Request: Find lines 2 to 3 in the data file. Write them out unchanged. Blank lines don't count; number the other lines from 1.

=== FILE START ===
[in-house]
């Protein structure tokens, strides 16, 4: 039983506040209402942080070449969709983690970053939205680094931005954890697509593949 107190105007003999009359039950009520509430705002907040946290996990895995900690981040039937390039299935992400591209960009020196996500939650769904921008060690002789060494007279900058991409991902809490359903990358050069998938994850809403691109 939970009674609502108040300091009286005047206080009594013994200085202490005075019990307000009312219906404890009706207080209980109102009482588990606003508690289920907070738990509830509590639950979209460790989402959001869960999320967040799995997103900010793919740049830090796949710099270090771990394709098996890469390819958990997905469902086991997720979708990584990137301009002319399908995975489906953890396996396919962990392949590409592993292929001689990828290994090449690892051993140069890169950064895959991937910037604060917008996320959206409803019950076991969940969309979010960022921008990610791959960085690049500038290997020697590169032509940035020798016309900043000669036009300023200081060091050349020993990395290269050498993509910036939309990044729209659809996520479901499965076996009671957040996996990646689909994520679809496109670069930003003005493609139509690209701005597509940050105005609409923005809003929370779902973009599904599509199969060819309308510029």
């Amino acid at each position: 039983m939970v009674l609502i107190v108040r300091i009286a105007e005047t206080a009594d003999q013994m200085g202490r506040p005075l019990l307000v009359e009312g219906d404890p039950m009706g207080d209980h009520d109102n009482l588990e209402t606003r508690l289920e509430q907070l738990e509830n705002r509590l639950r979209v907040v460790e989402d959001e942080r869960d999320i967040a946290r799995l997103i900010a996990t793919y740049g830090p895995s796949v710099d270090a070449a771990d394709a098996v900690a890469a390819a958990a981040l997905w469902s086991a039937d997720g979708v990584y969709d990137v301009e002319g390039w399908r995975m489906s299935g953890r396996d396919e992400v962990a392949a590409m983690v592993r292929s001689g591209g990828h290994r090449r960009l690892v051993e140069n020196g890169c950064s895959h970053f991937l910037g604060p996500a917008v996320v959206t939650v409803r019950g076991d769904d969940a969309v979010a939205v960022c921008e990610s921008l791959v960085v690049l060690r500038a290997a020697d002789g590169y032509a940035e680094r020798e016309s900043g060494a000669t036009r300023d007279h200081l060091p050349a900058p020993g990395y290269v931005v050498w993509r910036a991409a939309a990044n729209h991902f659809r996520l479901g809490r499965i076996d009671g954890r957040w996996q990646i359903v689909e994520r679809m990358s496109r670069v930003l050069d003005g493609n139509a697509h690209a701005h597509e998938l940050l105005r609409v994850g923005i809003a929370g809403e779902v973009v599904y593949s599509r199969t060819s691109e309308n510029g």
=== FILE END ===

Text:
């Protein structure tokens, strides 16, 4: 039983506040209402942080070449969709983690970053939205680094931005954890697509593949 107190105007003999009359039950009520509430705002907040946290996990895995900690981040039937390039299935992400591209960009020196996500939650769904921008060690002789060494007279900058991409991902809490359903990358050069998938994850809403691109 939970009674609502108040300091009286005047206080009594013994200085202490005075019990307000009312219906404890009706207080209980109102009482588990606003508690289920907070738990509830509590639950979209460790989402959001869960999320967040799995997103900010793919740049830090796949710099270090771990394709098996890469390819958990997905469902086991997720979708990584990137301009002319399908995975489906953890396996396919962990392949590409592993292929001689990828290994090449690892051993140069890169950064895959991937910037604060917008996320959206409803019950076991969940969309979010960022921008990610791959960085690049500038290997020697590169032509940035020798016309900043000669036009300023200081060091050349020993990395290269050498993509910036939309990044729209659809996520479901499965076996009671957040996996990646689909994520679809496109670069930003003005493609139509690209701005597509940050105005609409923005809003929370779902973009599904599509199969060819309308510029």
């Amino acid at each position: 039983m939970v009674l609502i107190v108040r300091i009286a105007e005047t206080a009594d003999q013994m200085g202490r506040p005075l019990l307000v009359e009312g219906d404890p039950m009706g207080d209980h009520d109102n009482l588990e209402t606003r508690l289920e509430q907070l738990e509830n705002r509590l639950r979209v907040v460790e989402d959001e942080r869960d999320i967040a946290r799995l997103i900010a996990t793919y740049g830090p895995s796949v710099d270090a070449a771990d394709a098996v900690a890469a390819a958990a981040l997905w469902s086991a039937d997720g979708v990584y969709d990137v301009e002319g390039w399908r995975m489906s299935g953890r396996d396919e992400v962990a392949a590409m983690v592993r292929s001689g591209g990828h290994r090449r960009l690892v051993e140069n020196g890169c950064s895959h970053f991937l910037g604060p996500a917008v996320v959206t939650v409803r019950g076991d769904d969940a969309v979010a939205v960022c921008e990610s921008l791959v960085v690049l060690r500038a290997a020697d002789g590169y032509a940035e680094r020798e016309s900043g060494a000669t036009r300023d007279h200081l060091p050349a900058p020993g990395y290269v931005v050498w993509r910036a991409a939309a990044n729209h991902f659809r996520l479901g809490r499965i076996d009671g954890r957040w996996q990646i359903v689909e994520r679809m990358s496109r670069v930003l050069d003005g493609n139509a697509h690209a701005h597509e998938l940050l105005r609409v994850g923005i809003a929370g809403e779902v973009v599904y593949s599509r199969t060819s691109e309308n510029g």